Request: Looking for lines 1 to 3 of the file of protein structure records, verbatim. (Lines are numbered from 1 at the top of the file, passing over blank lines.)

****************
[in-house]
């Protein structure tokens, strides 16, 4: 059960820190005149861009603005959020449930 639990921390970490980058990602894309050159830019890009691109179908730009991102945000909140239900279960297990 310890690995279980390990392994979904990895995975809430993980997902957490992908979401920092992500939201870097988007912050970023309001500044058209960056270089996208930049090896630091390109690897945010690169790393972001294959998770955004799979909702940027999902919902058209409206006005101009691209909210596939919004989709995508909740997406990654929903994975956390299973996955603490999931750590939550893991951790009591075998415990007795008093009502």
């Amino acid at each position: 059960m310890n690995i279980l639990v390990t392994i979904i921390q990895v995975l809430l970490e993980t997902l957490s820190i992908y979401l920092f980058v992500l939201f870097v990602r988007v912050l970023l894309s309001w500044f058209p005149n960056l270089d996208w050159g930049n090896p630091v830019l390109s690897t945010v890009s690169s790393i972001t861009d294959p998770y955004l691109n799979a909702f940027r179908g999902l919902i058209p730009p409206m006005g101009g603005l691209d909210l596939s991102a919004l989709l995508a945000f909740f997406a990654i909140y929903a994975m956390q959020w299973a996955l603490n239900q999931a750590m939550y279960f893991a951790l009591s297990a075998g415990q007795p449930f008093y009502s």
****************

[in-house]
């Protein structure tokens, strides 16, 4: 059960820190005149861009603005959020449930 639990921390970490980058990602894309050159830019890009691109179908730009991102945000909140239900279960297990 310890690995279980390990392994979904990895995975809430993980997902957490992908979401920092992500939201870097988007912050970023309001500044058209960056270089996208930049090896630091390109690897945010690169790393972001294959998770955004799979909702940027999902919902058209409206006005101009691209909210596939919004989709995508909740997406990654929903994975956390299973996955603490999931750590939550893991951790009591075998415990007795008093009502």
């Amino acid at each position: 059960m310890n690995i279980l639990v390990t392994i979904i921390q990895v995975l809430l970490e993980t997902l957490s820190i992908y979401l920092f980058v992500l939201f870097v990602r988007v912050l970023l894309s309001w500044f058209p005149n960056l270089d996208w050159g930049n090896p630091v830019l390109s690897t945010v890009s690169s790393i972001t861009d294959p998770y955004l691109n799979a909702f940027r179908g999902l919902i058209p730009p409206m006005g101009g603005l691209d909210l596939s991102a919004l989709l995508a945000f909740f997406a990654i909140y929903a994975m956390q959020w299973a996955l603490n239900q999931a750590m939550y279960f893991a951790l009591s297990a075998g415990q007795p449930f008093y009502s």